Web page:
Later that day, washing facilities, limited jumpsuits and newer surgical-style face masks were provided. Howard says she was told not to go to work in the warehouses. Two days later she resigned, she said, fearing retribution.

"For the first time I really felt a threat and it was a threat I was not willing to take," Howard said in a telephone interview. "I was not going to get killed for someone trying to cover up their own corruption."

Howard works today in human resources for a corrugated container company. She visited a doctor after returning from Iraq. The examination found no problems, but there is no way of knowing if she will become ill later.

Her attorney, Alan Grayson, has represented other cases against government contractors working in Iraq.

"The amount of inattention to people's safety here verges on murder," he said. "The company pretended to deal with it and deceived the government and its own employees."

Jared Leone can be reached at (813) 269-5314 or [email protected]

Lawsuit claims unsafe working conditions in Iraq 09/14/08 [Last modified: Wednesday, September 17, 2008 5:49pm]
Photo reprints | Article reprints

© 2017 Tampa Bay Times


Join the discussion: Click to view comments, add yours

  1. Tampa Bay small businesses give Tampa B+ for regulatory climate


    In a recent survey about small business sentiments toward state and local government policies that affect them, Tampa Bay ranked at No. 25 out of 80 — a B+ overall.

    Tampa Bay ranked No. 25 out of 80 in a recent survey about how small business owners feel about state and local government policies that affect them. | [Times file photo]
  2. Dirk Koetter to Bucs: Take your complaints to someone who can help


    TAMPA — It was just another day of aching bellies at One Save Face.

    Dirk Koetter: “All of our issues are self-inflicted right now.”
  3. Seminole Heights murders: fear and warnings, but no answers


    TAMPA — Interim Tampa police Chief Brian Dugan elicited loud gasps from the crowd of about 400 who showed up at Edison Elementary School on Monday night to learn more about the string of unsolved killings that have left the southeast Seminole Heights neighborhood gripped by fear.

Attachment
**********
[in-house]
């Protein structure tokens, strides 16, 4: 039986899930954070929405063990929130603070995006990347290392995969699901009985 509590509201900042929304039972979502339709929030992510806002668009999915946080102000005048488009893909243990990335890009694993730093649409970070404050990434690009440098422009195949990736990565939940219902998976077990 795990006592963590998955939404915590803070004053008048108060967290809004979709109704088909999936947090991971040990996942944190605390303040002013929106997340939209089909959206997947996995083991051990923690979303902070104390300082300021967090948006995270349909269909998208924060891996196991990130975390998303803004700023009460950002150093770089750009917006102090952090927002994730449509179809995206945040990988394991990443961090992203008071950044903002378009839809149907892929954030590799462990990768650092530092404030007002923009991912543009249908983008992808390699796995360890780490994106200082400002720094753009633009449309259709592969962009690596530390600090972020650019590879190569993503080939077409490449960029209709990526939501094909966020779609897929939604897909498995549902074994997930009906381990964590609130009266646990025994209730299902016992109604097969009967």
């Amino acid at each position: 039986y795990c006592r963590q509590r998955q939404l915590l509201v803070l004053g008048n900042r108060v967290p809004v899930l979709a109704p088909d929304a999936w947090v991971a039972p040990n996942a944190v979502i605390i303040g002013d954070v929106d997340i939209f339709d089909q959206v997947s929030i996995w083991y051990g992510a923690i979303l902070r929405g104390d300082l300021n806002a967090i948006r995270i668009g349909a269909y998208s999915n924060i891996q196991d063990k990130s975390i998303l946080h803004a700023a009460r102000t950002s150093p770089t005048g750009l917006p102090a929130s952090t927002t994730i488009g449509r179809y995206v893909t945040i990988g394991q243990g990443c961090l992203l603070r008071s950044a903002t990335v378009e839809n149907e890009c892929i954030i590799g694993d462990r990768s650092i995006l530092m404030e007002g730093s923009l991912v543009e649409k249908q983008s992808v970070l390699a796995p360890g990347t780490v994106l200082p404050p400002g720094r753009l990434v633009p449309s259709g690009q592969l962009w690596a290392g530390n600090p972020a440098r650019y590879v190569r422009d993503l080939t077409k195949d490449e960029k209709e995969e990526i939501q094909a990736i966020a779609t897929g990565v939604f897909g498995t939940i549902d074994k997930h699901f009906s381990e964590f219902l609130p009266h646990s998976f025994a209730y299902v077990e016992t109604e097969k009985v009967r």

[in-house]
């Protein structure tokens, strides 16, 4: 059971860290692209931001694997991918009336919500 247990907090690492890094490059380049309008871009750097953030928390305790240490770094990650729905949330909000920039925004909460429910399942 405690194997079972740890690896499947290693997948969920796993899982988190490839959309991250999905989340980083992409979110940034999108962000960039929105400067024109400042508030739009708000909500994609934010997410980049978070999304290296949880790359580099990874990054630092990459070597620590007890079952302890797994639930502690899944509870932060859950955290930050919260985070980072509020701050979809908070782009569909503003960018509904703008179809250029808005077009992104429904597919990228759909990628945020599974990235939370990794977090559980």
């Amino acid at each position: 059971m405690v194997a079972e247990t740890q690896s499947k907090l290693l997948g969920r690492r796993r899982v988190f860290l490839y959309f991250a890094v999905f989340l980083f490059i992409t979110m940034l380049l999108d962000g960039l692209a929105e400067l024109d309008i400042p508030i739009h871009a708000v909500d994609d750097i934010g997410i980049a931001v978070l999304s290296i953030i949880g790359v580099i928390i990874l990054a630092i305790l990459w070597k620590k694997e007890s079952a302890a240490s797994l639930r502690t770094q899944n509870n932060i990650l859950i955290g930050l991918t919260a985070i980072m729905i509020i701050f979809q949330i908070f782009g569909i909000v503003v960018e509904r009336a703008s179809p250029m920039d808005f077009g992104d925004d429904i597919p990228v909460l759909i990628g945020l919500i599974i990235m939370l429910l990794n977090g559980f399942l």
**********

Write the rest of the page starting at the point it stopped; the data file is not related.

Kimberly Overman, left, comforts Angelique Dupree, center, as she spoke about the death of her nephew Benjamin Mitchell, 22, last week in Seminole Heights. The Tampa Police Department held a town hall meeting Monday night where concerned residents hoped to learn more about the investigation into the three shooting deaths over 11 days in southeast Seminole Heights. But police could give the crowd at Edison Elementary School few answers. [OCTAVIO JONES   |   Times]
  4. Juvenile justice reform seen as help for teen car theft problem


    ST. PETERSBURG — One of Tampa Bay's largest religious organizations has decided to make reforming the juvenile justice system one of its top priorities for next year.

    One of Tampa Bay's largest religious organizations, Faith & Action for Strength Together (FAST), voted Monday night to make reforming the juvenile justice system one of its top priorities for next year. FAST believes civil citations could help Pinellas County?€™s teen car theft epidemic by keeping children out of the juvenile justice system for minor offenses. [ZACHARY T. SAMPSON  |  Times]
  5. U.S. general lays out Niger attack details; questions remain (w/video)


    WASHINGTON — The U.S. Special Forces unit ambushed by Islamic militants in Niger didn't call for help until an hour into their first contact with the enemy, the top U.S. general said Monday, as he tried to clear up some of the murky details of the assault that killed four American troops and has triggered a nasty …

    Gen. Joseph Dunford said much is still unclear about the ambush.